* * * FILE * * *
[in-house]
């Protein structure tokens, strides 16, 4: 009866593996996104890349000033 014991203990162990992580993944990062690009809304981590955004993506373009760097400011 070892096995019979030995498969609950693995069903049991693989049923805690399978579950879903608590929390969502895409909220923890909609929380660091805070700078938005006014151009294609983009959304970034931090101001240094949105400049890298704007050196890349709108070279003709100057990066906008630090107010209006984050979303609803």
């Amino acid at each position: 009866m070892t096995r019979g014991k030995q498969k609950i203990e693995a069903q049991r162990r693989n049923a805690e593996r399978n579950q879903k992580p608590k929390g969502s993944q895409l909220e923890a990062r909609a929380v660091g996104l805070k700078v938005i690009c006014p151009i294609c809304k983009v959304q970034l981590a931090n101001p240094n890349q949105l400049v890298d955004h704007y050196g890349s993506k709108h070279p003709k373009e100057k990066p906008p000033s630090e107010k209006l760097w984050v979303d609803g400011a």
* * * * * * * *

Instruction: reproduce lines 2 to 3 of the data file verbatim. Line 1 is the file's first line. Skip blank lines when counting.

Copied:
């Protein structure tokens, strides 16, 4: 009866593996996104890349000033 014991203990162990992580993944990062690009809304981590955004993506373009760097400011 070892096995019979030995498969609950693995069903049991693989049923805690399978579950879903608590929390969502895409909220923890909609929380660091805070700078938005006014151009294609983009959304970034931090101001240094949105400049890298704007050196890349709108070279003709100057990066906008630090107010209006984050979303609803």
């Amino acid at each position: 009866m070892t096995r019979g014991k030995q498969k609950i203990e693995a069903q049991r162990r693989n049923a805690e593996r399978n579950q879903k992580p608590k929390g969502s993944q895409l909220e923890a990062r909609a929380v660091g996104l805070k700078v938005i690009c006014p151009i294609c809304k983009v959304q970034l981590a931090n101001p240094n890349q949105l400049v890298d955004h704007y050196g890349s993506k709108h070279p003709k373009e100057k990066p906008p000033s630090e107010k209006l760097w984050v979303d609803g400011a």